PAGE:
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WAY OF THE WOLF

Rating 8/10


The first incongruency (that ran throughout the book) relates to Belfort’s approach to ethics during his Stratton years, and his approach to now highly ethical selling and ethical persuasion in the book. At one point he even goes so far as to ask you to sign a declaration that you will only ever use ethical persuasion. 


Well, one can change with experience and age you say, and of course we have that capacity as humans. But for one who now promotes a highly ethical approach, the fact that Belfort seems proud of a film that glorifies an unethical approach, uses the film to promote himself, and seems to revel in his nickname as the Wolf of Wall street (well it is a pretty cool nickname) but it is all very hypocritical, and leaves you questioning everything else he says throughout the book.


That said, Belfort owns his mistakes, and you don’t have to like a person to learn from them. Especially when they have an abundance of experience and a proven track record. He states that he has spent two years refining the straight line selling technique while removing anything questionable and unethical about it.

One obvious question that might be occurring to the wise and weary alike as you decide whether or not to buy this book is – Does Belfort actually teach you the straight-line technique in this book or is it just another glorified, long form sales page in disguise, leading to the eventual upsell to his system?


A good question given the blurb does not specifically state you will be taught the system. Considering the book can be bought for less than a tenner, and the straight-line course sells for several thousand, you should not feel too cheated to discover the system is NOT in the book in its full form.


While Belfort lays out the credentials of his system, advising that he started out with eight steps, then increased it to ten steps, before, on the final refining of the system, he increased it to fourteen steps. I listened on in the expectation that they would be revealed, but they never were.


Despite this mean little tease, there is still plenty to get your teeth into. While there are plenty of references to the straight-line system this is more of a deep dive into sales and communication done his way.


‘This book is a simple, proven way to master the art of communication, enabling you to move through life at a far greater personal power, and live a far more empowered life.’

Belfort talks about such things as the five core elements of his system, his three tens principle where you lower the prospect’s action threshold, and increase their pain threshold, and convince them of your trustworthiness. And talks about what you have to convey in the first four seconds of an encounter such as your confidence, knowledge, and likability.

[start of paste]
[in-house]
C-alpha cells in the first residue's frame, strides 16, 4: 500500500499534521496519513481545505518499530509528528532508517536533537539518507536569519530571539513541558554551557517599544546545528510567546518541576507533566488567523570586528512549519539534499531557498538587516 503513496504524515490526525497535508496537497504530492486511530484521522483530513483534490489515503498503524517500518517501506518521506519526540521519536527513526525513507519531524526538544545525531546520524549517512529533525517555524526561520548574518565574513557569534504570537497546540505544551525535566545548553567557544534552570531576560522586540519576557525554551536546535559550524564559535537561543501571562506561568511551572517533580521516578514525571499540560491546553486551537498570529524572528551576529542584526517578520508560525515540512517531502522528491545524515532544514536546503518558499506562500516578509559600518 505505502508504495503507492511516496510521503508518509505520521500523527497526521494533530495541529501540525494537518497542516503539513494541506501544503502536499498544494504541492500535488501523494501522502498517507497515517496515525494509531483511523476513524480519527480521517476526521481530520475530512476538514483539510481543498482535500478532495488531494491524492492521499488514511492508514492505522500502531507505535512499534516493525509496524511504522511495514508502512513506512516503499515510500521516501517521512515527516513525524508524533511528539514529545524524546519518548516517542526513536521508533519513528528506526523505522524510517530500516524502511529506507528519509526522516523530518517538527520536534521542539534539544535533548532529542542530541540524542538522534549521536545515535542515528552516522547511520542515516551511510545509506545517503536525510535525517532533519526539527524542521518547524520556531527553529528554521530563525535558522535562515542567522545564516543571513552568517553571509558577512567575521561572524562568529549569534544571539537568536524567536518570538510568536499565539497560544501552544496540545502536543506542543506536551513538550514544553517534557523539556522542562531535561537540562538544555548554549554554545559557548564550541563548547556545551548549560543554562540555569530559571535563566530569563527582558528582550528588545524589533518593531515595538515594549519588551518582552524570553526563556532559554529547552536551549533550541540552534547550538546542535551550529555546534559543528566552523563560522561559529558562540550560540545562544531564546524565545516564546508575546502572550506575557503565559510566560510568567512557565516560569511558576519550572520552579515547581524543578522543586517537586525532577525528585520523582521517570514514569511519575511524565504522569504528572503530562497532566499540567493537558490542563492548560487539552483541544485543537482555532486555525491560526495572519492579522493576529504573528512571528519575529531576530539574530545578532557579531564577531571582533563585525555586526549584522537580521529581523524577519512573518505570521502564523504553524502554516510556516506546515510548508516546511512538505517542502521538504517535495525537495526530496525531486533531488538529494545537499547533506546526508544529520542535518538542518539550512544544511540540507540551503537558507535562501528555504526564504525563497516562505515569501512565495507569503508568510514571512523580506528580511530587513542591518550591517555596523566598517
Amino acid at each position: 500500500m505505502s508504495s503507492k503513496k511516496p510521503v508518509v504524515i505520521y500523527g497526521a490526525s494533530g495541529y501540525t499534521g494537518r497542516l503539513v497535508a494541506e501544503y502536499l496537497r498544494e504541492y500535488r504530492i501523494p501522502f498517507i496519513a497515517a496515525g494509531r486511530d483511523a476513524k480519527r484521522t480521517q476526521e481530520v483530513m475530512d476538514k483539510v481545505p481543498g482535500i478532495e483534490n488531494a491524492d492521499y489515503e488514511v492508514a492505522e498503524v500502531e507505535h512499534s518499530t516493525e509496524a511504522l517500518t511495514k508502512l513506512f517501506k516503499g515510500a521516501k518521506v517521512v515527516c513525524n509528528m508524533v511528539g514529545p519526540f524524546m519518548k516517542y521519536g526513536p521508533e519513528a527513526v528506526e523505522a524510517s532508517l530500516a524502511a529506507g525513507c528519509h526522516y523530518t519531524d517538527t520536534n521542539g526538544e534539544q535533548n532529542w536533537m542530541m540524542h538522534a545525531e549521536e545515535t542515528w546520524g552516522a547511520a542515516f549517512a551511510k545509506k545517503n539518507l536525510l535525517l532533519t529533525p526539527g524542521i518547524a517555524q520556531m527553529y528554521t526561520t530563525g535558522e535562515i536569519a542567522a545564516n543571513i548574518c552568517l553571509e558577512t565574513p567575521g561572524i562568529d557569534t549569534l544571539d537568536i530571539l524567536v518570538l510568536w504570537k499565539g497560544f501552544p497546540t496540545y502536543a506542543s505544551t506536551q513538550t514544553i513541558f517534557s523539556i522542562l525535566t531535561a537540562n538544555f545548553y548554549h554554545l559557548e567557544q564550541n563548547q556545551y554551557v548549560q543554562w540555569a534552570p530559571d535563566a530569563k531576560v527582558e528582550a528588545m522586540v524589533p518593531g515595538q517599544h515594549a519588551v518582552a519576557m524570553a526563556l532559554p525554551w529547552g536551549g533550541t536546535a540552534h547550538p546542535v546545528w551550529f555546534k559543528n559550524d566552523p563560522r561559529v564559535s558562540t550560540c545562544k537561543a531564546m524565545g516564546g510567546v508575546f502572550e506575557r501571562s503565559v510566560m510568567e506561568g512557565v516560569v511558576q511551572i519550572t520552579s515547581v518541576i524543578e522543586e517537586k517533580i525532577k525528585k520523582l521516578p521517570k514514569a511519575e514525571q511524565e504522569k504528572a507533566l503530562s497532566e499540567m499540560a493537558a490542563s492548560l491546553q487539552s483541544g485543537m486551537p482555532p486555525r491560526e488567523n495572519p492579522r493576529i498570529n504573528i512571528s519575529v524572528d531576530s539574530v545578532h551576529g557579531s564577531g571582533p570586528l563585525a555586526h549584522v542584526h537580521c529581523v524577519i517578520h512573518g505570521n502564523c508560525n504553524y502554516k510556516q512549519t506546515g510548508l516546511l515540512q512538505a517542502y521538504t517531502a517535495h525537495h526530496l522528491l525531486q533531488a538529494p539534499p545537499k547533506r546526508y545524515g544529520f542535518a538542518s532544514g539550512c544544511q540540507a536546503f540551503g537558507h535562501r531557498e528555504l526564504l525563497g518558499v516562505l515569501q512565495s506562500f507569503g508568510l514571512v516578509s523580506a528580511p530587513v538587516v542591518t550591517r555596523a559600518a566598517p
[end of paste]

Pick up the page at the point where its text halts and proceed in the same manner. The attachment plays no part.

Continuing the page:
Incidentally, this is where the second incongruency comes in, the fact Belfort states you must come across as likable, all the while I am struggling to find anything at all likable about this author. While I struggled to like anything about the person, I did like the fact when he delivers a concept or teaching point, Belfort goes on to tell you HOW to do it or implement it.


This is a key distinction between the many many business and personal development books out there that will verbosely tell you WHAT you need to do but then fail to tell you HOW to do it. Those that don’t, or can’t, follow through are the hall mark of an author who doesn’t walk the talk. Jordan Belfort FOLLOWS THROUGH.


Belfort also describes his book as a bridge between marketing and sales, and a universal safe-cracker for the human mind. Perhaps this latter claim is because he brings a lot of NLP into his techniques. (If you are a salesman and don’t know about Neuro Linguistic Programming I suggest you go and attend a course before reading this book) But please don’t substitute that recommendation for buying a book on NLP, actually go and attend a course.


In conclusion, Belfort, for my money, is not a likable character, he is rude, derogatory, and supremely arrogant, but he has something to teach, and it is well worth tuning in to learn another perspective and angle on selling, then take away what you like from it and discard what you don’t.


With all credit, there was no upselling whatsoever in this book which is not the norm anymore. Most business books written by entrepreneurs will frequently reference their websites and additional resources and upsells. But perhaps Belfort is merely relying on his fame and leaves you to go in search of his straight-line course if your appetite has been sufficiently whetted.


If you do go in search by the way, I would not be the Businessleuth if I did not point out to you that you can find the full course now being sold very cheaply as an audio series by various ebay sellers. All in all, an engaging read or listen, and worthy of an eight out of ten.


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